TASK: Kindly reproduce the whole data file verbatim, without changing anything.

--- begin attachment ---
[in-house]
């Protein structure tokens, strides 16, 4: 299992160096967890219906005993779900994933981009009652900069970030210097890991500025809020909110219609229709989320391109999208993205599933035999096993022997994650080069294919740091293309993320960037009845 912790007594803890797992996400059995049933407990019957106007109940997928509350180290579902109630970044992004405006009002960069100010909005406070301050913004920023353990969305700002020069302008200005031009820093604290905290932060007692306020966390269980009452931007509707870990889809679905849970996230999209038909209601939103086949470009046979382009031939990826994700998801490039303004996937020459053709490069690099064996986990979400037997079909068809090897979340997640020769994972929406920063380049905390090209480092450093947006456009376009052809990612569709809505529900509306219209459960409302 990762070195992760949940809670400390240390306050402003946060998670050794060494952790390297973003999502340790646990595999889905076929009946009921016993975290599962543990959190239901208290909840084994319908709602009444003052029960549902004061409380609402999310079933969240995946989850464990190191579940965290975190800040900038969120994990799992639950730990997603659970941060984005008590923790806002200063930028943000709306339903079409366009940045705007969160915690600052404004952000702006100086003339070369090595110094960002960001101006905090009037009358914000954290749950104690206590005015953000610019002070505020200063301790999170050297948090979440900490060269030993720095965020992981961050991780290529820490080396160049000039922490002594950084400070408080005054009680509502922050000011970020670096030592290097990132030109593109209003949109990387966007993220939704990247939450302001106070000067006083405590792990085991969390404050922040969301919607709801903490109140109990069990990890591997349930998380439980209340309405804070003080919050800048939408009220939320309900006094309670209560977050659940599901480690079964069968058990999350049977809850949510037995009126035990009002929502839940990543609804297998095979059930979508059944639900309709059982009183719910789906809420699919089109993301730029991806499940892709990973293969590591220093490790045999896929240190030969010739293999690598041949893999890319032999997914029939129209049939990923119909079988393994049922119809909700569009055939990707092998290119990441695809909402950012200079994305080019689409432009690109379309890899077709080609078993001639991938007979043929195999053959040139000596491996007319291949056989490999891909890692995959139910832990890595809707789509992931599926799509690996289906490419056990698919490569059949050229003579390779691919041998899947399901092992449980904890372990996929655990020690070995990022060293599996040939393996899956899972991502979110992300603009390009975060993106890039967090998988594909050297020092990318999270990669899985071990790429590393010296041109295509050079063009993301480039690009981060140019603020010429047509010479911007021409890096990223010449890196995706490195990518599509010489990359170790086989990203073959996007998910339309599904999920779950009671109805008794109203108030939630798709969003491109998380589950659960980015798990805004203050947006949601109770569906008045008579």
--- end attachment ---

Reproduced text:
[in-house]
């Protein structure tokens, strides 16, 4: 299992160096967890219906005993779900994933981009009652900069970030210097890991500025809020909110219609229709989320391109999208993205599933035999096993022997994650080069294919740091293309993320960037009845 912790007594803890797992996400059995049933407990019957106007109940997928509350180290579902109630970044992004405006009002960069100010909005406070301050913004920023353990969305700002020069302008200005031009820093604290905290932060007692306020966390269980009452931007509707870990889809679905849970996230999209038909209601939103086949470009046979382009031939990826994700998801490039303004996937020459053709490069690099064996986990979400037997079909068809090897979340997640020769994972929406920063380049905390090209480092450093947006456009376009052809990612569709809505529900509306219209459960409302 990762070195992760949940809670400390240390306050402003946060998670050794060494952790390297973003999502340790646990595999889905076929009946009921016993975290599962543990959190239901208290909840084994319908709602009444003052029960549902004061409380609402999310079933969240995946989850464990190191579940965290975190800040900038969120994990799992639950730990997603659970941060984005008590923790806002200063930028943000709306339903079409366009940045705007969160915690600052404004952000702006100086003339070369090595110094960002960001101006905090009037009358914000954290749950104690206590005015953000610019002070505020200063301790999170050297948090979440900490060269030993720095965020992981961050991780290529820490080396160049000039922490002594950084400070408080005054009680509502922050000011970020670096030592290097990132030109593109209003949109990387966007993220939704990247939450302001106070000067006083405590792990085991969390404050922040969301919607709801903490109140109990069990990890591997349930998380439980209340309405804070003080919050800048939408009220939320309900006094309670209560977050659940599901480690079964069968058990999350049977809850949510037995009126035990009002929502839940990543609804297998095979059930979508059944639900309709059982009183719910789906809420699919089109993301730029991806499940892709990973293969590591220093490790045999896929240190030969010739293999690598041949893999890319032999997914029939129209049939990923119909079988393994049922119809909700569009055939990707092998290119990441695809909402950012200079994305080019689409432009690109379309890899077709080609078993001639991938007979043929195999053959040139000596491996007319291949056989490999891909890692995959139910832990890595809707789509992931599926799509690996289906490419056990698919490569059949050229003579390779691919041998899947399901092992449980904890372990996929655990020690070995990022060293599996040939393996899956899972991502979110992300603009390009975060993106890039967090998988594909050297020092990318999270990669899985071990790429590393010296041109295509050079063009993301480039690009981060140019603020010429047509010479911007021409890096990223010449890196995706490195990518599509010489990359170790086989990203073959996007998910339309599904999920779950009671109805008794109203108030939630798709969003491109998380589950659960980015798990805004203050947006949601109770569906008045008579």